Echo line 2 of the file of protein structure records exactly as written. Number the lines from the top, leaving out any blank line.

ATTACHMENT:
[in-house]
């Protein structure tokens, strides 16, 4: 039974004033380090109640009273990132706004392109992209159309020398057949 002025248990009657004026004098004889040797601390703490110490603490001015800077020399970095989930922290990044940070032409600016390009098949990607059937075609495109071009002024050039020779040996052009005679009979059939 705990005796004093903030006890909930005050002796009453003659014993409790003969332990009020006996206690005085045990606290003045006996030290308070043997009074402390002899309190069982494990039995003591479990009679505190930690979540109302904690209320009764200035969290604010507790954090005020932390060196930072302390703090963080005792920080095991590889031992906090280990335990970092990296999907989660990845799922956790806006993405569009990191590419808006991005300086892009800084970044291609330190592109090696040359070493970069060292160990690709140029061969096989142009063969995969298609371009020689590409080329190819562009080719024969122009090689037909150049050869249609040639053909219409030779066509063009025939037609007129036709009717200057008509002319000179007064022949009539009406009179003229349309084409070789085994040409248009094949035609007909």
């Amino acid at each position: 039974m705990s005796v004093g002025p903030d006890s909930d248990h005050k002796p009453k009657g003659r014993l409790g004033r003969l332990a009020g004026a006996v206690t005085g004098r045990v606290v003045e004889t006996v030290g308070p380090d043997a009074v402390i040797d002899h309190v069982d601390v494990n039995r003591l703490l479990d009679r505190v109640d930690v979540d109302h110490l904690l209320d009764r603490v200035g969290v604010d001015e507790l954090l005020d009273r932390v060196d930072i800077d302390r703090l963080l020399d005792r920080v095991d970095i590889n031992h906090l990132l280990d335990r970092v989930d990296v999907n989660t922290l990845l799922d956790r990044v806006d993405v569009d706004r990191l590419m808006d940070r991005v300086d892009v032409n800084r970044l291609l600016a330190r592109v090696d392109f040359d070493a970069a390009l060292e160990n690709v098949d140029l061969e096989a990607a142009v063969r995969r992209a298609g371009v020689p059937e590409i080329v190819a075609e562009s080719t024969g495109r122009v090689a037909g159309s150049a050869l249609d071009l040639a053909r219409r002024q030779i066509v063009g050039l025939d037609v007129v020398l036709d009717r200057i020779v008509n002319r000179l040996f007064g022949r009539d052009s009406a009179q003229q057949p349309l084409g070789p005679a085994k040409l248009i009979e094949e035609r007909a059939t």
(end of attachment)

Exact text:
């Protein structure tokens, strides 16, 4: 039974004033380090109640009273990132706004392109992209159309020398057949 002025248990009657004026004098004889040797601390703490110490603490001015800077020399970095989930922290990044940070032409600016390009098949990607059937075609495109071009002024050039020779040996052009005679009979059939 705990005796004093903030006890909930005050002796009453003659014993409790003969332990009020006996206690005085045990606290003045006996030290308070043997009074402390002899309190069982494990039995003591479990009679505190930690979540109302904690209320009764200035969290604010507790954090005020932390060196930072302390703090963080005792920080095991590889031992906090280990335990970092990296999907989660990845799922956790806006993405569009990191590419808006991005300086892009800084970044291609330190592109090696040359070493970069060292160990690709140029061969096989142009063969995969298609371009020689590409080329190819562009080719024969122009090689037909150049050869249609040639053909219409030779066509063009025939037609007129036709009717200057008509002319000179007064022949009539009406009179003229349309084409070789085994040409248009094949035609007909």